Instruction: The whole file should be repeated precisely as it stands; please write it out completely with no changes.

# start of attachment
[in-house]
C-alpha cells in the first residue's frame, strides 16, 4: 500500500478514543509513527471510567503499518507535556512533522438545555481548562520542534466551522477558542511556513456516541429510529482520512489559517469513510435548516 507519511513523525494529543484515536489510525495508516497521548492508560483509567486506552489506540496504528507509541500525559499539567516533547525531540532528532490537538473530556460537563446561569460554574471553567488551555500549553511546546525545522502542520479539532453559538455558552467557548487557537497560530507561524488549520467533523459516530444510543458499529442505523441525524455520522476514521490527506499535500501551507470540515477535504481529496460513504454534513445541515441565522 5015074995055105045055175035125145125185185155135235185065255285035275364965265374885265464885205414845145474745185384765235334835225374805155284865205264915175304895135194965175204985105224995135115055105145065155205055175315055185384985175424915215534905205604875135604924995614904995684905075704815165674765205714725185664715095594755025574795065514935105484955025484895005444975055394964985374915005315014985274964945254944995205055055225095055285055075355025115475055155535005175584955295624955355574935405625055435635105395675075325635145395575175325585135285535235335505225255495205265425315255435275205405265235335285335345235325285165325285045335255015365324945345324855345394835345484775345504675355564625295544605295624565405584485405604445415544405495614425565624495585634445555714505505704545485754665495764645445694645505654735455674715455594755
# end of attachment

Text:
[in-house]
C-alpha cells in the first residue's frame, strides 16, 4: 500500500478514543509513527471510567503499518507535556512533522438545555481548562520542534466551522477558542511556513456516541429510529482520512489559517469513510435548516 507519511513523525494529543484515536489510525495508516497521548492508560483509567486506552489506540496504528507509541500525559499539567516533547525531540532528532490537538473530556460537563446561569460554574471553567488551555500549553511546546525545522502542520479539532453559538455558552467557548487557537497560530507561524488549520467533523459516530444510543458499529442505523441525524455520522476514521490527506499535500501551507470540515477535504481529496460513504454534513445541515441565522 5015074995055105045055175035125145125185185155135235185065255285035275364965265374885265464885205414845145474745185384765235334835225374805155284865205264915175304895135194965175204985105224995135115055105145065155205055175315055185384985175424915215534905205604875135604924995614904995684905075704815165674765205714725185664715095594755025574795065514935105484955025484895005444975055394964985374915005315014985274964945254944995205055055225095055285055075355025115475055155535005175584955295624955355574935405625055435635105395675075325635145395575175325585135285535235335505225255495205265425315255435275205405265235335285335345235325285165325285045335255015365324945345324855345394835345484775345504675355564625295544605295624565405584485405604445415544405495614425565624495585634445555714505505704545485754665495764645445694645505654735455674715455594755